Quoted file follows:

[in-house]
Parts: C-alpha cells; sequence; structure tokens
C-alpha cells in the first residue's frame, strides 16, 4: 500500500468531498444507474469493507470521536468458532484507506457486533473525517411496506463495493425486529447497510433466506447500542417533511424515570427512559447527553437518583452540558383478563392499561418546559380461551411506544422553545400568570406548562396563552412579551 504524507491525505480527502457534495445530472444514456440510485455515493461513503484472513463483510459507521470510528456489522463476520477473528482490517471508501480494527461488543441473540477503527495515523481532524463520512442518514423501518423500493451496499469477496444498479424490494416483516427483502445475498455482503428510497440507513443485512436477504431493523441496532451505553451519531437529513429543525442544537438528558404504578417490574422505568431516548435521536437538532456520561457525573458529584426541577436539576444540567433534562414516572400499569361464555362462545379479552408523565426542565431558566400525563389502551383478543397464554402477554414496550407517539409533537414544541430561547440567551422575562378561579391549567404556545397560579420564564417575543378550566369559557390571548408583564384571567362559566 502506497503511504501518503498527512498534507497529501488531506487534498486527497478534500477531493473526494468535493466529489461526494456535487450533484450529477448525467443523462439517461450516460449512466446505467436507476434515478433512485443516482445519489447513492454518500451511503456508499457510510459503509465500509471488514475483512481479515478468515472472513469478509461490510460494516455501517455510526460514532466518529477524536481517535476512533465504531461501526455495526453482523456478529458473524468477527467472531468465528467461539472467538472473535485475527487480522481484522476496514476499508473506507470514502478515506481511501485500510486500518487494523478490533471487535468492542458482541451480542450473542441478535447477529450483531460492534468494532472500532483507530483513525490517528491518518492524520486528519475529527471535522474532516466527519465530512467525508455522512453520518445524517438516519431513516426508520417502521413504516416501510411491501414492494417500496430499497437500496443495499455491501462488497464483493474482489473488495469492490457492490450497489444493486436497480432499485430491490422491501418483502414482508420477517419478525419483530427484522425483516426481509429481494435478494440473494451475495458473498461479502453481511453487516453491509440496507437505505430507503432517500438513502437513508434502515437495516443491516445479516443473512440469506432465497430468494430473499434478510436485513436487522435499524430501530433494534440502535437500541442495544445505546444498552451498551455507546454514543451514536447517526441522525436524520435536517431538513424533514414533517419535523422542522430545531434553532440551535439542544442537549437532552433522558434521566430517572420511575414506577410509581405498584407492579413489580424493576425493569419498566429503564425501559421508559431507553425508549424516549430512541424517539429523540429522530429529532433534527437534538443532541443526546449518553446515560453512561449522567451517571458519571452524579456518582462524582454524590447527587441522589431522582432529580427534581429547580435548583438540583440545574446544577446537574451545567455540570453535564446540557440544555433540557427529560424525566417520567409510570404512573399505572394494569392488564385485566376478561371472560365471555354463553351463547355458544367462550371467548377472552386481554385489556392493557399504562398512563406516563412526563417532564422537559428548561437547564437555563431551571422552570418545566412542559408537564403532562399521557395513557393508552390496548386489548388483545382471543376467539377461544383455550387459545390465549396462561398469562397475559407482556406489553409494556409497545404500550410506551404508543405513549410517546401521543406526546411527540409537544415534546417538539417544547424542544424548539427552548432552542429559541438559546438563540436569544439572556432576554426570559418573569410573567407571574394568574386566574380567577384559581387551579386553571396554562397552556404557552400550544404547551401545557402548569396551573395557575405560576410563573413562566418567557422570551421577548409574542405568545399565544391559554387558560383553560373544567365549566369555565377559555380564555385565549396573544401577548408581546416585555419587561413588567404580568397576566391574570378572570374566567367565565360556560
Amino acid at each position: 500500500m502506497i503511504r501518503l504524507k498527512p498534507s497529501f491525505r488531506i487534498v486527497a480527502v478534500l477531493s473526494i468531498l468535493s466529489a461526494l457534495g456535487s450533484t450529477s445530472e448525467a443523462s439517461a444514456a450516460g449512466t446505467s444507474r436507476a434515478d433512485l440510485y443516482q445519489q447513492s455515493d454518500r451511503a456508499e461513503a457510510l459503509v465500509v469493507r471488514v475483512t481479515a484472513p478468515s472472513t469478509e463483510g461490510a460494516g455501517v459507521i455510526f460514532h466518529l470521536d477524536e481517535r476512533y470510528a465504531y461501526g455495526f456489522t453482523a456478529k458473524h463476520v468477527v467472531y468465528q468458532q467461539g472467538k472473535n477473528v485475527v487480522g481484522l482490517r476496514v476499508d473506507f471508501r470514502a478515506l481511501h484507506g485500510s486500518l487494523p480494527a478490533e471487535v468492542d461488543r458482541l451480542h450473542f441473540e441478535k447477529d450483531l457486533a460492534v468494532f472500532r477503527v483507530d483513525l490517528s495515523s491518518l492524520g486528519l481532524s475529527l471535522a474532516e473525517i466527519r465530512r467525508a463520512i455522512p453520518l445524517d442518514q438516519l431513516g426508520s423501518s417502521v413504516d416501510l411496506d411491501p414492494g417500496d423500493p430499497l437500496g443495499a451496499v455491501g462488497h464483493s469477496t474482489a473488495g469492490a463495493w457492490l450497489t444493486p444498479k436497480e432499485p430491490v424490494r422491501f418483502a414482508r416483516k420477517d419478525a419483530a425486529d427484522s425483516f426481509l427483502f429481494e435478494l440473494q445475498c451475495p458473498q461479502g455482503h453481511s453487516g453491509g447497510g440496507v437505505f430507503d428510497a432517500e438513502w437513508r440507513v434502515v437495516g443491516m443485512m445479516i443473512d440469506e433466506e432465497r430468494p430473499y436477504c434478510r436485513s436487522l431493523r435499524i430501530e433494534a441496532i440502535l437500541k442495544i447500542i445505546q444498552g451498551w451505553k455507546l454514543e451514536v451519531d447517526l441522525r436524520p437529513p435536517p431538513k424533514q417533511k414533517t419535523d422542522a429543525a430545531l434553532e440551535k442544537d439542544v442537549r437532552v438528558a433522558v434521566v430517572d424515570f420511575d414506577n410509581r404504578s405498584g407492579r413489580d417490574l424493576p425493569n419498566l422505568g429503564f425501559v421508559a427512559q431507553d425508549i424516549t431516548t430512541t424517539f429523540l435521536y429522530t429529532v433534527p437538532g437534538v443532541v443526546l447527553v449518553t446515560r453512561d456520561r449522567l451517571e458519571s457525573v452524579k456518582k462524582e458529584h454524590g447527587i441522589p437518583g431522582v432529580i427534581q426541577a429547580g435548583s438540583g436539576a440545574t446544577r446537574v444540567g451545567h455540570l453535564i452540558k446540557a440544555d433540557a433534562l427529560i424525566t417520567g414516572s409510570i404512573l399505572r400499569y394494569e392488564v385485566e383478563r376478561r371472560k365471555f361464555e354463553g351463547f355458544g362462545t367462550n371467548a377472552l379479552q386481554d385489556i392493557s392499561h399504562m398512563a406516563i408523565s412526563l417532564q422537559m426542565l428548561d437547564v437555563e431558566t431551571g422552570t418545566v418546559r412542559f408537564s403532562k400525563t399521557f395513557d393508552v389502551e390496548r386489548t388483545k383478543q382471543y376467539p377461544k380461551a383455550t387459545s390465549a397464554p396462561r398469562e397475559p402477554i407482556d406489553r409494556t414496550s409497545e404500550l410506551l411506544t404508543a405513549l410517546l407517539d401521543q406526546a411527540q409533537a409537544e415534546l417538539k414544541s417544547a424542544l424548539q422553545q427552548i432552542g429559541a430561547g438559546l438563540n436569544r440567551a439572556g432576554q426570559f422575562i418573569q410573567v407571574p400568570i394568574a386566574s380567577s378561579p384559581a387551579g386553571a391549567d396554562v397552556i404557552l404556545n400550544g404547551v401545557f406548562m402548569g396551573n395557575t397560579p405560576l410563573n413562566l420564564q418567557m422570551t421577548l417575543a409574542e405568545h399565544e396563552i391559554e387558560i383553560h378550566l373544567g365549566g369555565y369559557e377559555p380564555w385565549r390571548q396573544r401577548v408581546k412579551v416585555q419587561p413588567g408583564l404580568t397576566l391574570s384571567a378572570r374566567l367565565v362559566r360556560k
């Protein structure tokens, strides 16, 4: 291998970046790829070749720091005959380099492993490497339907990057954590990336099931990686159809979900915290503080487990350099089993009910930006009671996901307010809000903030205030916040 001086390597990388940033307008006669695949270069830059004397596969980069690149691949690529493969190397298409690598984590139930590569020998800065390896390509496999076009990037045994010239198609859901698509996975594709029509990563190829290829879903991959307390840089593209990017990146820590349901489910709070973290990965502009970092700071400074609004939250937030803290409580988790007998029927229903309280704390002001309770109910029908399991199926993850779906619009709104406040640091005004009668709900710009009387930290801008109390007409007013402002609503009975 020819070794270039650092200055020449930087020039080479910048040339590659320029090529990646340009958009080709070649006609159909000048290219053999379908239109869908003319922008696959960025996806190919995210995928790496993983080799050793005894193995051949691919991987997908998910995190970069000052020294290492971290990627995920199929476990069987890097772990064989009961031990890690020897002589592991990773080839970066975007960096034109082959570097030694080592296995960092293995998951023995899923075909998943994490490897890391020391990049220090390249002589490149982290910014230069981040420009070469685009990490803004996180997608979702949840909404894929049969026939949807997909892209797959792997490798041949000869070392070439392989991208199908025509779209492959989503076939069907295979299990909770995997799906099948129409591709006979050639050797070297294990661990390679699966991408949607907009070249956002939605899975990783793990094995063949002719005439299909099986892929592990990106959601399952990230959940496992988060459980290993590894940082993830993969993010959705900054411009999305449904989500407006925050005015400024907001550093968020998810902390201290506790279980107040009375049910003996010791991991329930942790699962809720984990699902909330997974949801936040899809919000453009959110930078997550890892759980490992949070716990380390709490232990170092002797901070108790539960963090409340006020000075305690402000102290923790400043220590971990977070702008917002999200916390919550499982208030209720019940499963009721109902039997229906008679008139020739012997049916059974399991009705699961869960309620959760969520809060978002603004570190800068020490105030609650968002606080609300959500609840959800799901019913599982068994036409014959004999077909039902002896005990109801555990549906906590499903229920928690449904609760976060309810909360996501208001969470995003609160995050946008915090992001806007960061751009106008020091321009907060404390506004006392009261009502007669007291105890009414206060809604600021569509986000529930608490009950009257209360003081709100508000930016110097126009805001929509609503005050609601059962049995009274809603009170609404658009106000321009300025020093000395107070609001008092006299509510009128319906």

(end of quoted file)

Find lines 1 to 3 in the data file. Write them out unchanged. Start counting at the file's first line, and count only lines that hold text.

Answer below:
[in-house]
Parts: C-alpha cells; sequence; structure tokens
C-alpha cells in the first residue's frame, strides 16, 4: 500500500468531498444507474469493507470521536468458532484507506457486533473525517411496506463495493425486529447497510433466506447500542417533511424515570427512559447527553437518583452540558383478563392499561418546559380461551411506544422553545400568570406548562396563552412579551 504524507491525505480527502457534495445530472444514456440510485455515493461513503484472513463483510459507521470510528456489522463476520477473528482490517471508501480494527461488543441473540477503527495515523481532524463520512442518514423501518423500493451496499469477496444498479424490494416483516427483502445475498455482503428510497440507513443485512436477504431493523441496532451505553451519531437529513429543525442544537438528558404504578417490574422505568431516548435521536437538532456520561457525573458529584426541577436539576444540567433534562414516572400499569361464555362462545379479552408523565426542565431558566400525563389502551383478543397464554402477554414496550407517539409533537414544541430561547440567551422575562378561579391549567404556545397560579420564564417575543378550566369559557390571548408583564384571567362559566 502506497503511504501518503498527512498534507497529501488531506487534498486527497478534500477531493473526494468535493466529489461526494456535487450533484450529477448525467443523462439517461450516460449512466446505467436507476434515478433512485443516482445519489447513492454518500451511503456508499457510510459503509465500509471488514475483512481479515478468515472472513469478509461490510460494516455501517455510526460514532466518529477524536481517535476512533465504531461501526455495526453482523456478529458473524468477527467472531468465528467461539472467538472473535485475527487480522481484522476496514476499508473506507470514502478515506481511501485500510486500518487494523478490533471487535468492542458482541451480542450473542441478535447477529450483531460492534468494532472500532483507530483513525490517528491518518492524520486528519475529527471535522474532516466527519465530512467525508455522512453520518445524517438516519431513516426508520417502521413504516416501510411491501414492494417500496430499497437500496443495499455491501462488497464483493474482489473488495469492490457492490450497489444493486436497480432499485430491490422491501418483502414482508420477517419478525419483530427484522425483516426481509429481494435478494440473494451475495458473498461479502453481511453487516453491509440496507437505505430507503432517500438513502437513508434502515437495516443491516445479516443473512440469506432465497430468494430473499434478510436485513436487522435499524430501530433494534440502535437500541442495544445505546444498552451498551455507546454514543451514536447517526441522525436524520435536517431538513424533514414533517419535523422542522430545531434553532440551535439542544442537549437532552433522558434521566430517572420511575414506577410509581405498584407492579413489580424493576425493569419498566429503564425501559421508559431507553425508549424516549430512541424517539429523540429522530429529532433534527437534538443532541443526546449518553446515560453512561449522567451517571458519571452524579456518582462524582454524590447527587441522589431522582432529580427534581429547580435548583438540583440545574446544577446537574451545567455540570453535564446540557440544555433540557427529560424525566417520567409510570404512573399505572394494569392488564385485566376478561371472560365471555354463553351463547355458544367462550371467548377472552386481554385489556392493557399504562398512563406516563412526563417532564422537559428548561437547564437555563431551571422552570418545566412542559408537564403532562399521557395513557393508552390496548386489548388483545382471543376467539377461544383455550387459545390465549396462561398469562397475559407482556406489553409494556409497545404500550410506551404508543405513549410517546401521543406526546411527540409537544415534546417538539417544547424542544424548539427552548432552542429559541438559546438563540436569544439572556432576554426570559418573569410573567407571574394568574386566574380567577384559581387551579386553571396554562397552556404557552400550544404547551401545557402548569396551573395557575405560576410563573413562566418567557422570551421577548409574542405568545399565544391559554387558560383553560373544567365549566369555565377559555380564555385565549396573544401577548408581546416585555419587561413588567404580568397576566391574570378572570374566567367565565360556560